We’re big fans of third party Twitter apps such as Tweetdeck and Hootsuite here at Key Multimedia, and have found them absolutely invaluable when we have had to manage multiple social media campaigns for many different clients simultaneously.
We also encourage clients who look after their own social media to use them as well, to make their campaigns more time effective and easy to monitor.
So it is with a bit of trepidation that we greet the news that Twitter has moved to drastically tighten its rules on apps that aren’t made by the company itself but which use Twitter’s API. Under the new rules announced yesterday, any new third party apps will be limited to a maximum of 100,000 users, while existing apps that have already surpassed 100,000 users will be allowed to double their current number of users, but add no more after that. This means that once popular apps like Hootsuite hit their maximum number of users, they won’t be able to accept any more*.
According to Twitter, the reason for these changes is to work towards delivering a more ‘consistent Twitter experience’ for all users. There could also be a strong financial motive at play, since third party apps compete against Twitter’s own software for users, thus denying them potential advertising revenue. From a business perspective, Twitter’s executives would ideally want to see anyone using Twitter to do so under their own roof, so they alone can profit from their content.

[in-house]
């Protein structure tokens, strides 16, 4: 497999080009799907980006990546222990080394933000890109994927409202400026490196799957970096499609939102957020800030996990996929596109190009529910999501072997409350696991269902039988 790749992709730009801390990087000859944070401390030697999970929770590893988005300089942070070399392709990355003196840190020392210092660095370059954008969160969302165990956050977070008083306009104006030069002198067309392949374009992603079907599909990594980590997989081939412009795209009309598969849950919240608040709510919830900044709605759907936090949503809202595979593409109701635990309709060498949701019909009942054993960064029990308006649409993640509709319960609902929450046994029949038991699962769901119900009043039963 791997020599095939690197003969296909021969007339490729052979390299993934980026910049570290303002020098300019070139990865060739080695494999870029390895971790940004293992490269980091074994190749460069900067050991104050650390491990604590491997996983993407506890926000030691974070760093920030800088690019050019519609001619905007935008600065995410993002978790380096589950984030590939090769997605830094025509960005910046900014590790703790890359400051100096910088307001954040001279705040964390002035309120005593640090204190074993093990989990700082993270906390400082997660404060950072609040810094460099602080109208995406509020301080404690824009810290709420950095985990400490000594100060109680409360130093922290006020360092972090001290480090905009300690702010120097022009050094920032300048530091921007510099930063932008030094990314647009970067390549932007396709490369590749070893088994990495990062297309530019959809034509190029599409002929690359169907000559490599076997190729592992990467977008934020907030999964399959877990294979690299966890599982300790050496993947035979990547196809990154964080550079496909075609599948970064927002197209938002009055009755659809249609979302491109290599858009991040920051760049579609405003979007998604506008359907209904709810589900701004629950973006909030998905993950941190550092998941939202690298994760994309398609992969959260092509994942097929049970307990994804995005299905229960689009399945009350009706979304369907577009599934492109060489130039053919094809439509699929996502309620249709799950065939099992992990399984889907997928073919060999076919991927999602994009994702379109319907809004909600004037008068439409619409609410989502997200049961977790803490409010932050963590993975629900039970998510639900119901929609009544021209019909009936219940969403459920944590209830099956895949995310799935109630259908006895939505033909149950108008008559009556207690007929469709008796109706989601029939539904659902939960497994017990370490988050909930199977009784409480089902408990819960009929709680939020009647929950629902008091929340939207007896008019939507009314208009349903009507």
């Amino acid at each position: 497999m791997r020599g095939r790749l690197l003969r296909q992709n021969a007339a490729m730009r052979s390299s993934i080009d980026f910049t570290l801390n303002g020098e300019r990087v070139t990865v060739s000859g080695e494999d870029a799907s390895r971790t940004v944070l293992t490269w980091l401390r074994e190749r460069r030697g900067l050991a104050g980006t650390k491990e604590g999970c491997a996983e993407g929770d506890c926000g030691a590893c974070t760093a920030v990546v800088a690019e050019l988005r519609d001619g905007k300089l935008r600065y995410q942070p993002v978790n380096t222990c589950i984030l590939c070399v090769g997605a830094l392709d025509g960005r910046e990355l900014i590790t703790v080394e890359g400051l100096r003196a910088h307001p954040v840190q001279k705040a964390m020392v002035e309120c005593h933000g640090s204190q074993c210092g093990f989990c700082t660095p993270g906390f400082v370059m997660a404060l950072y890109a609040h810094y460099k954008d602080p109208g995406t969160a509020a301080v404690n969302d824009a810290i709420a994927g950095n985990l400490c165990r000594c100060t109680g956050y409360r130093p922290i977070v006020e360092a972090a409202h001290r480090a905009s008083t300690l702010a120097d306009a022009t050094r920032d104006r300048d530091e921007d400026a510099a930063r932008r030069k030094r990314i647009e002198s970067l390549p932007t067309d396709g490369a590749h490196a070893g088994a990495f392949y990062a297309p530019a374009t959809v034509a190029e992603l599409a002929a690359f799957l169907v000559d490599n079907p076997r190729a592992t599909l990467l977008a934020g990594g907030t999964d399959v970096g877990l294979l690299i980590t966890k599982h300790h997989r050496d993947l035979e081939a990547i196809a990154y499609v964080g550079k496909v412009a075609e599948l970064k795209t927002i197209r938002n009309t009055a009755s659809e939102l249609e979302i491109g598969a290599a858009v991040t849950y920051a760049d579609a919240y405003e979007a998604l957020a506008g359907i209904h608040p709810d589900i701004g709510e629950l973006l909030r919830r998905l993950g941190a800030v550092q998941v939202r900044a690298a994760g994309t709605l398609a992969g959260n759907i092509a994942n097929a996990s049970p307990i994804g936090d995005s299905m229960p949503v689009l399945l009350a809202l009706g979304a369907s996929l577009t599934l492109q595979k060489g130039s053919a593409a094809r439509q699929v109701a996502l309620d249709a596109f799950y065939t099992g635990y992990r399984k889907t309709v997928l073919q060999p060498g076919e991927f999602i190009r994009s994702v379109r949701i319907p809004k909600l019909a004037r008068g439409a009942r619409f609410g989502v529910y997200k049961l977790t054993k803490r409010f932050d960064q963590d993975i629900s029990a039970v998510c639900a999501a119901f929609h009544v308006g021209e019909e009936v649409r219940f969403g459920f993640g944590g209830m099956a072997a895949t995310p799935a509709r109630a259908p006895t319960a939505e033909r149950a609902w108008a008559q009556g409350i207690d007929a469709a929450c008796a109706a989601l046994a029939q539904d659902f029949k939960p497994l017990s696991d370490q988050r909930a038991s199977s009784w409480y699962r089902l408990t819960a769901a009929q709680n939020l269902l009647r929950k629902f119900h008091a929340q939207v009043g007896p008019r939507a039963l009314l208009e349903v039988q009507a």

While apps that rely on the Twitter API are not going to disappear overnight, the decision to place a cap on their growth may well discourage developers from creating any new apps in future. The time and investment involved with developing them could now be seen as disproportionate to the rewards to be gained, especially if Twitter were to lower the ceiling for maximum number of users again in the next couple of years.
One of the biggest things that characterised Twitter in its early years was a fairly open and lenient attitude towards people adapting and using their service in different ways. This may now be giving way to a more hard-nosed business approach, and pulling up the ladder on third party apps looks to be the biggest sign of that we’ve yet seen.
*Tweetdeck, one of the big favourites in the KM office, is now owned by Twitter, so there is a possibility it may be spared the same draconian user limits.